This is definitely the fluffiest book on this list. I loved the story and I flew right through it. Laurie spots the love of her life through a bus window one snowy December day, and then she spends the next year looking for him. She’s all but given up on finding him, until one day she meets him in the unlikeliest – and worst – of scenarios. I loved how purely London and how purely mid-twenties this felt, even as the story carries Laurie and her cast of friends and lovers through the next few years. She moves abroad, she loses touch with her best friend and then reconnects with her, and she falls in love with half a dozen different people along the way. Laurie felt like someone I’d like to be best friends with, if I had the opportunity, even in spite of her flaws (because who among us doesn’t have flaws). This felt like a realistic portrait of growing up, but with a heavy dose of romantic comedy.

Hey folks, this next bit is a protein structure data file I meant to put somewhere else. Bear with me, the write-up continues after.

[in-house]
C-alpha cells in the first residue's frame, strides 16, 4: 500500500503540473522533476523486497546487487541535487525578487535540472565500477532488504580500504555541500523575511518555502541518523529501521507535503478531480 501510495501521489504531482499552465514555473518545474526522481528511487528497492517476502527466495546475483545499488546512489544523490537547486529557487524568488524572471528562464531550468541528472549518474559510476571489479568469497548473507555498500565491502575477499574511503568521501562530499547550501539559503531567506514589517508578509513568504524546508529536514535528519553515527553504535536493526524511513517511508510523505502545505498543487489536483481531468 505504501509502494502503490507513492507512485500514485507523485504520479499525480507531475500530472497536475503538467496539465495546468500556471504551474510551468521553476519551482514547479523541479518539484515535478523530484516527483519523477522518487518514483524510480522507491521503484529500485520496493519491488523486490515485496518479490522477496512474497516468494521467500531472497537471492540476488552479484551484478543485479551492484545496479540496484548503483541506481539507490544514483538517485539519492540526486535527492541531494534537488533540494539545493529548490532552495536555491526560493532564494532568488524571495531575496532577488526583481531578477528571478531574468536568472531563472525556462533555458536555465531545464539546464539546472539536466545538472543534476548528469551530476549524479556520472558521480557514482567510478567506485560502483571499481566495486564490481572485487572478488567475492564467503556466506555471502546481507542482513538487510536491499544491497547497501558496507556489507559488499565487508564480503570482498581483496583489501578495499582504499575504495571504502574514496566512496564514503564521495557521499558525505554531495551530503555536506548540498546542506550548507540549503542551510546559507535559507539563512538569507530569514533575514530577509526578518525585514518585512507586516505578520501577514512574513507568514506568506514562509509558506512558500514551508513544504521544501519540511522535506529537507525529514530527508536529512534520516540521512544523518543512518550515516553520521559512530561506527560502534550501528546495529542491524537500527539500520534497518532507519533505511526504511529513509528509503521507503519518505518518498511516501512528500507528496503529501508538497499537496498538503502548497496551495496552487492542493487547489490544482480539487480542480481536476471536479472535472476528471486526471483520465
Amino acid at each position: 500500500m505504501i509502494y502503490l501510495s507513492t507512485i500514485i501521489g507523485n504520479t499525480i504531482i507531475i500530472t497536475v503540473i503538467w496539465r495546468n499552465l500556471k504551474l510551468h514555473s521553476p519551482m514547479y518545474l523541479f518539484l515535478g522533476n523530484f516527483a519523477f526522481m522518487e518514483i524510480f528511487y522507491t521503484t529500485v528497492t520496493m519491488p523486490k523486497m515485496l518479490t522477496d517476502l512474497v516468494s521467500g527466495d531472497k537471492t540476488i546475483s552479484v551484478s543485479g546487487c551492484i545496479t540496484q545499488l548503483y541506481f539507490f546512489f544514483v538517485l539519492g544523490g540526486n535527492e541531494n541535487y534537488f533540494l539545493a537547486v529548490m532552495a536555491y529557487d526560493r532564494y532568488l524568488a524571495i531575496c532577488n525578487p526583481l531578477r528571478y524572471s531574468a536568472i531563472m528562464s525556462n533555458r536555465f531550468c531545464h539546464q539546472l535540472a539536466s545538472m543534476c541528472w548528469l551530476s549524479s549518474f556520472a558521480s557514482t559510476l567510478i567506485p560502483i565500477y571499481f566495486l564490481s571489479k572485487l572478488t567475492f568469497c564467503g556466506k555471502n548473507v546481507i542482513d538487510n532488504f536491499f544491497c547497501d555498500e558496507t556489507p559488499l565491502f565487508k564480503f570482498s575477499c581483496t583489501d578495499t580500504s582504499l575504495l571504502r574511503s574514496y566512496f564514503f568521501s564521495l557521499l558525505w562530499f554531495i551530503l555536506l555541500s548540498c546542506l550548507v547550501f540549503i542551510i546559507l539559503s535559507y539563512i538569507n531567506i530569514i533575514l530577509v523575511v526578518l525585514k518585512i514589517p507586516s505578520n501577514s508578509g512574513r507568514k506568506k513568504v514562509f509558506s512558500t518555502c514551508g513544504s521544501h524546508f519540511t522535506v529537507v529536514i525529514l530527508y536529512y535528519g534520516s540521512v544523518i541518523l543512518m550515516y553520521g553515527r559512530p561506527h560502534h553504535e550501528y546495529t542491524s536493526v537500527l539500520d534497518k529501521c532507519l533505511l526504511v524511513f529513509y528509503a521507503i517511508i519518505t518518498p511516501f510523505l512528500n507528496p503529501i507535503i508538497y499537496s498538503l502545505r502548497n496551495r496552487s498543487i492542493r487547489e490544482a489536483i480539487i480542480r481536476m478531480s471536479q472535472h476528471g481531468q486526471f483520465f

Daisy Jones & The Six by Taylor Jenkins Reid
Another TJR novel! This book got huge press both before and after its publication and I am here to tell you that its popularity is not unfounded. I enjoyed the experience of reading this book so much. I didn’t know until I picked it up and settled in to read that it was told in the form of an oral history. It took a few pages for me to get into it, but when I did, I was really into it. The book tells the story of Daisy Jones, a young singer living in Los Angeles, and how she meets and later joins a band called The Six. Together, the band reaches legendary status. But then they split at the height of their popularity, and no one really knows why. The mission of the interviewer is to figure out why. From a writing perspective, I had to wonder how much work it was to keep track of all thee pieces and who had said what and how to make it all flow together. From a reading perspective, it’s flawless, so I imagine the answer is that it took a lot of work. I found myself wishing that the band was real, because I wanted to listen to their music! Daisy gave me strong Stevie Nicks vibes, and I imagine that she was part of the inspiration for this story. This list is full of books I would reread, and this book is likely the first one I’d pick.